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Chapter: Essentials of Psychiatry: Mental Disorders Due to a General Medical Condition

Mood Disorder with Manic Features

Mood disorder due to a general medical condition with manic features is characterized by a prominent and persistently ele-vated, expansive or irritable mood which, on the basis of the his-tory, physical or laboratory examinations can be attributed to an underlying general medical condition.

Mood Disorder with Manic Features




Mood disorder due to a general medical condition with manic features is characterized by a prominent and persistently ele-vated, expansive or irritable mood which, on the basis of the his-tory, physical or laboratory examinations can be attributed to an underlying general medical condition. Other manic symptoms, such as increased energy, decreased need for sleep, hyperactivity, distractibility, pressured speech and flight of ideas, may or may not be present.


Etiology and Pathophysiology


The vast majority of cases of sustained, elevated or irritable mood occur as part of four primary disorders, namely bipolar I disorder, bipolar II disorder, cyclothymic disorder and schizoaf-fective disorder (bipolar type). Cases of elevated or irritable mood secondary to other causes (e.g., secondary to treatment with corticosteroids) are much less common. Table 33.4 lists sec-ondary causes of elevated or irritable mood, with these causes divided into categories designed to facilitate the task of differ-ential diagnosis.


In utilizing Table 33.4, the first step is to determine whether the mania could be secondary to precipitants. Sub-stance-induced mood disorder related to drugs of abuse is covered in the relevant substance-related disorders. Of the precipitating factors listed in Table 33.4, medications are the most common offenders. Before, however, attributing the mania to one of these medications, it is critical to demonstrate that the mania occurred only after initiation of that medication; ideally, one would also want to show that themania spontaneously resolved subsequent to the medication’s discontinuation. Of the medications listed, corticosteroids, such as prednisone, are likely to cause mania, with the likelihood in-creasing in direct proportion to dose: in one study (Wolkow-itz et al., 1990), 80 mg of prednisone produced mania within five days in 75% of subjects. Levodopa is the next most likely cause, and in the case of levodopa the induced mania may be so pleasurable that some patients have ended up abusing the drug (Giovannoni et al., 2000). Anabolic steroid abuse may cause an irritable mania, and such a syndrome occurring in a “bulked up” patients should prompt a search for other clinical evidence of abuse, such as gynecomastia and testicular atrophy. Closed head injury may be followed by mania either directly upon emergence from postcoma delirium, or after an interval of months. Hemodialysis may cause mania, and in one case (Jack et al., 1983) mania occurred as the presenting sign of an even-tual dialysis dementia. Encephalitis may cause mania, as, for example, in postinfectious encephalomyelitis, with the correct diagnosis eventually being suggested by more typical signs such as delirium or seizures. Encephalitis lethargica (Von Economo’s disease; European Sleeping Sickness) may also be at fault, with the diagnosis suggested by classic signs such as sleep reversal or oculomotor paralyses.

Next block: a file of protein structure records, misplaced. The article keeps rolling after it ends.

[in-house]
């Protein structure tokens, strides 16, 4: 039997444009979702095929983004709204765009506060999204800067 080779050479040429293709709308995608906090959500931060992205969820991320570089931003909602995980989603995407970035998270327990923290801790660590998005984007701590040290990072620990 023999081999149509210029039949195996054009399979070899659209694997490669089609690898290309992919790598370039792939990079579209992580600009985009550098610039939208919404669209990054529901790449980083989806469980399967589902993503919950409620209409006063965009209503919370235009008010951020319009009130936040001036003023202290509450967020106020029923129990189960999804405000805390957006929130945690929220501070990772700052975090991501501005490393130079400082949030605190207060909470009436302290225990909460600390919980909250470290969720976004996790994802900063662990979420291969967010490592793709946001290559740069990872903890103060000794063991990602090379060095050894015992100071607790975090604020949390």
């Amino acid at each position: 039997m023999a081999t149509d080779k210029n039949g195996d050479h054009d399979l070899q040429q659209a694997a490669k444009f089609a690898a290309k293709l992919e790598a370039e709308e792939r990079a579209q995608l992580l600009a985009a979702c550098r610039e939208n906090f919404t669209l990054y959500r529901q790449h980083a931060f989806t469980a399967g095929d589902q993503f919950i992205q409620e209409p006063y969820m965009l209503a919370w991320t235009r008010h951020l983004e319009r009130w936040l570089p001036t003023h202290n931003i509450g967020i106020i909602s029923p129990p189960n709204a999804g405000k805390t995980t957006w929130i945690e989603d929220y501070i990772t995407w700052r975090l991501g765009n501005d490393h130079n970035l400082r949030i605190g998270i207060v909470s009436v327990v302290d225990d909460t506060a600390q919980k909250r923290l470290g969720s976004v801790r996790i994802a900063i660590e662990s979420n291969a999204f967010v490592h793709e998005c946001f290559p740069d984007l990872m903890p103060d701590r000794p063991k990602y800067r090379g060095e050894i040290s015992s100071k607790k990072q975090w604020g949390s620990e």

Mania occurring secondary to disease with distinctive features is immediately suggested by these features, as listed in Table 33.4. Some elaboration may be in order regarding ma-nia secondary to cerebral infarction. This cause, of course, is suggested by the sudden onset of the clinical disturbance, with the mania being accompanied by various other more or less localizing signs: what is most remarkable here is the variety of structures which, if infarcted, may be followed by mania